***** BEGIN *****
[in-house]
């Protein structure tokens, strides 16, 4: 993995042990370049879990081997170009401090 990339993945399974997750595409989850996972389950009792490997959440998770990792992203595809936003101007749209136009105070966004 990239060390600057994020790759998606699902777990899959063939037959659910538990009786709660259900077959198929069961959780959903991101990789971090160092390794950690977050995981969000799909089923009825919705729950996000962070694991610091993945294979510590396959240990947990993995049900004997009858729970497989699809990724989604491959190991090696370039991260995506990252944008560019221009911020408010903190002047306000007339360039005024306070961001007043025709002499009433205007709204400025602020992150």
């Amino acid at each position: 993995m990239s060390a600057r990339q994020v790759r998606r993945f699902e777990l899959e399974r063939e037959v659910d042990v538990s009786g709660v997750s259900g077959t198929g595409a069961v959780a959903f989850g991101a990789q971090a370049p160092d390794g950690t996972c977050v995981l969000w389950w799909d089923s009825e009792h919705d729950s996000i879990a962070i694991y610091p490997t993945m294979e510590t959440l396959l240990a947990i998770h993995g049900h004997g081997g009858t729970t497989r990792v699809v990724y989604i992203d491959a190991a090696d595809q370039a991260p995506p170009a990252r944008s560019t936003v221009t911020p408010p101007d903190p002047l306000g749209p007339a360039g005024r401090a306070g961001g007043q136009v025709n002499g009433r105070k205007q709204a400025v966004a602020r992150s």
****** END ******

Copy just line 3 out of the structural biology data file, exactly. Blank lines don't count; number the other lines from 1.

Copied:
């Amino acid at each position: 993995m990239s060390a600057r990339q994020v790759r998606r993945f699902e777990l899959e399974r063939e037959v659910d042990v538990s009786g709660v997750s259900g077959t198929g595409a069961v959780a959903f989850g991101a990789q971090a370049p160092d390794g950690t996972c977050v995981l969000w389950w799909d089923s009825e009792h919705d729950s996000i879990a962070i694991y610091p490997t993945m294979e510590t959440l396959l240990a947990i998770h993995g049900h004997g081997g009858t729970t497989r990792v699809v990724y989604i992203d491959a190991a090696d595809q370039a991260p995506p170009a990252r944008s560019t936003v221009t911020p408010p101007d903190p002047l306000g749209p007339a360039g005024r401090a306070g961001g007043q136009v025709n002499g009433r105070k205007q709204a400025v966004a602020r992150s």